Deeper means extra layers of character exploration. This applies to all the characters, the ones who were there before and the new ones. They all have a past and wonder about the future. They all have layers of ambiguity where the various forces that drive a character operate, sometimes at cross-purposes.

Writers are advised to make sure the age of the protagonists match the intended readership. This, though a technical detail, also helps navigate the deepening of the characters.

Every time I undertook this challenge, I became ever more appreciative of the art of Picture Books writing. I marvel at how it was all in there in the short version. Longer takes more time, but shorter is harder, believe me.

©Chris Brecheens 2012

Tuesday, April 9, 2019

The In-Betweens

You've got to accentuate the positive
Eliminate the negative
Latch on to the affirmative
Don't mess with Mister In-Between
Copyright 1944 Johnny Mercer

Mr. InBetween turns up again in this Australian TV series. He’s big again, that Mister.

But I’m mulling over a different In-Between. I’m in between two projects. Different revisions, different stories, one done the other about to begin.
This is necessary In Between time.

I know writers who work on different manuscripts simultaneously. I know writers who jump from one to the other without any down time. I know writers who plan one, draft another, and revise a third and a forth in the same week.

I tried some limited version of this when I was in the midst of a first draft and a requested revision to a different novel manuscript came, with some time sensitive matter. I worked on the first draft (practically sacred time for me) during the week, and revision on the weekend. That sort of worked. Sort of, because it would have been better to separate the narrative voices by more than a day in each direction.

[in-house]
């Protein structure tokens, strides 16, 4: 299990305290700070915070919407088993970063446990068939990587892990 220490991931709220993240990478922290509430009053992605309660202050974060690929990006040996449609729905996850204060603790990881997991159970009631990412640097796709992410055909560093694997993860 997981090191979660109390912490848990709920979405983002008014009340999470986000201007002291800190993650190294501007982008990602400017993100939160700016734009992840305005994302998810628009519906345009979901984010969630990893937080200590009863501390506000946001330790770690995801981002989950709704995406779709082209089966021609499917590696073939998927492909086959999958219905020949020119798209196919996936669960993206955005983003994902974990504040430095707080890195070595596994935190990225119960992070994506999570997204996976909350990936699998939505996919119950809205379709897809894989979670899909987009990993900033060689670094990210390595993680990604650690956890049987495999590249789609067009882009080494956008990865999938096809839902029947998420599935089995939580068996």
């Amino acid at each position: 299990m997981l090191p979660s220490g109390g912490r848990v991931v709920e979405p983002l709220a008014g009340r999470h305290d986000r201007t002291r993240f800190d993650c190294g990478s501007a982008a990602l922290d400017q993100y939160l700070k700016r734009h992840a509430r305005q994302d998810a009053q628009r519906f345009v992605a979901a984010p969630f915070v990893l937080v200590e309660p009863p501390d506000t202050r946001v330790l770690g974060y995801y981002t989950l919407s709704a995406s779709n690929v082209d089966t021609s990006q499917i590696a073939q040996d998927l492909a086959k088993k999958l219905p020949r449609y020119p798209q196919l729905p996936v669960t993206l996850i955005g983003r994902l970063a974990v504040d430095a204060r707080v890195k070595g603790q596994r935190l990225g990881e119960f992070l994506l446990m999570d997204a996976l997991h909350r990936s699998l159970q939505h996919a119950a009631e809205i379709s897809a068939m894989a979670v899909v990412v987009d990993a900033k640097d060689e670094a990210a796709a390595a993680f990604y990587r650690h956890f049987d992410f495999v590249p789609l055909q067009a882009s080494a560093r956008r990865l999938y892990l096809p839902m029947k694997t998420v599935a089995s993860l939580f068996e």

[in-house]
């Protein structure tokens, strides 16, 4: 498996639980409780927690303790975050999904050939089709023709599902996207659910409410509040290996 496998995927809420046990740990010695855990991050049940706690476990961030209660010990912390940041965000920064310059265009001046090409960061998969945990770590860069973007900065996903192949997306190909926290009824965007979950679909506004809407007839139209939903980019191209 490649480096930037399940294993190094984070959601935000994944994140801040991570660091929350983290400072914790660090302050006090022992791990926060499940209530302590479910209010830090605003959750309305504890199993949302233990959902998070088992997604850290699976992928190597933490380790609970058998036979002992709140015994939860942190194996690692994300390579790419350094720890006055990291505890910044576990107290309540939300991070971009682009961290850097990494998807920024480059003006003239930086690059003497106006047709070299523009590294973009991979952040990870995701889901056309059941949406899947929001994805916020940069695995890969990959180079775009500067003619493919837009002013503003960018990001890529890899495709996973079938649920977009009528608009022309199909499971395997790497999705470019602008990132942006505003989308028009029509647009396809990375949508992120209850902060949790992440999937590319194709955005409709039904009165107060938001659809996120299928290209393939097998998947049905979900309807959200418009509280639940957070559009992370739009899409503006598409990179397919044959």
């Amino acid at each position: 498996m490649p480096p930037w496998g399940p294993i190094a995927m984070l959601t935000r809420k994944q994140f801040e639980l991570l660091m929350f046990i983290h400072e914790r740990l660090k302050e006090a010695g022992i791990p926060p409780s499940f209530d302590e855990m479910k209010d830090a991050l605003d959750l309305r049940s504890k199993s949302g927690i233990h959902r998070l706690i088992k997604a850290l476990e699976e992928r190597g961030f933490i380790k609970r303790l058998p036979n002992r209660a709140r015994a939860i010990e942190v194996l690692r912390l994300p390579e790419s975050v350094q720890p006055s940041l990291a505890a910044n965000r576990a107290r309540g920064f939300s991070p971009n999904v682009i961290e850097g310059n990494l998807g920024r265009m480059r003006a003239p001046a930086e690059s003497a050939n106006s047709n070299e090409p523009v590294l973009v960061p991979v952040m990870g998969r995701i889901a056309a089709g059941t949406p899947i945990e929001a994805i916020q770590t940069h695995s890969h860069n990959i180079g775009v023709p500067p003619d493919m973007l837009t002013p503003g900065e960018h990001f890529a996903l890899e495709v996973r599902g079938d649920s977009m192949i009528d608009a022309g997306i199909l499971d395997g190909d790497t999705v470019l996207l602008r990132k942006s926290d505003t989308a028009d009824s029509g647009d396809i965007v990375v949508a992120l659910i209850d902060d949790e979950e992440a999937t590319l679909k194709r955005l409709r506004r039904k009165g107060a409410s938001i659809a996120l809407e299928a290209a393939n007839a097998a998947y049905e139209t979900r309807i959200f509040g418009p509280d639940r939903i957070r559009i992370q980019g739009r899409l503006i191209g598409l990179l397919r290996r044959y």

So, at least for me, In Between Time is part of the process. Call me Mrs. InBetween without worries about my taking it as messing. It’s the exact opposite. It’s a way of assuring clarity and creative purpose that is not messy.

Monday, April 1, 2019

Writers as Liars

April Fool’s, and it got me thinking about spy stories.

“Heh?” I imagine you’re saying. “Why?”

April Fool’s is a day of sanctioned pranking, deceiving, and let’s just say it, lying.

Spies, too, are sanctioned to lie by professional code. They lie to their loved ones about what they’re really doing. They lie to people they meet on assignment because they are spying on them. They even lie to their superiors about the small infractions they may have inadvertently committed on the job. They are trained to lie all the time. Don’t ask me how I know because I know it for a fact and I am not lying about that. But maybe I am.

I’ve only written one story (a novel for MG) with spies in its center. The theme of the story is lies, deception and betrayal. Not your usual glamorous depiction of brave action for a great cause, around which most spy novels are centered. Betraying people you know or meet is not noble.

Writers are constant liars also, even as we couch it as fibbing or stretching the truth. We conjure stories and insist none of the characters have relation to living or dead people. That’s a lie. We write memoirs and insist it is as it was, which is a lie because a good story needs to mute or enhance and also mainstream the telling.  We conjure and make believe and become so adept at it that we occasionally confuse ourselves.

It’s all in service of humans' endless fascination with other humans.

But one day a year, we do this openly and rejoice at this life art.

I hope your April Fools is worthy of its delightful possibilities.

Not even what I wrote here.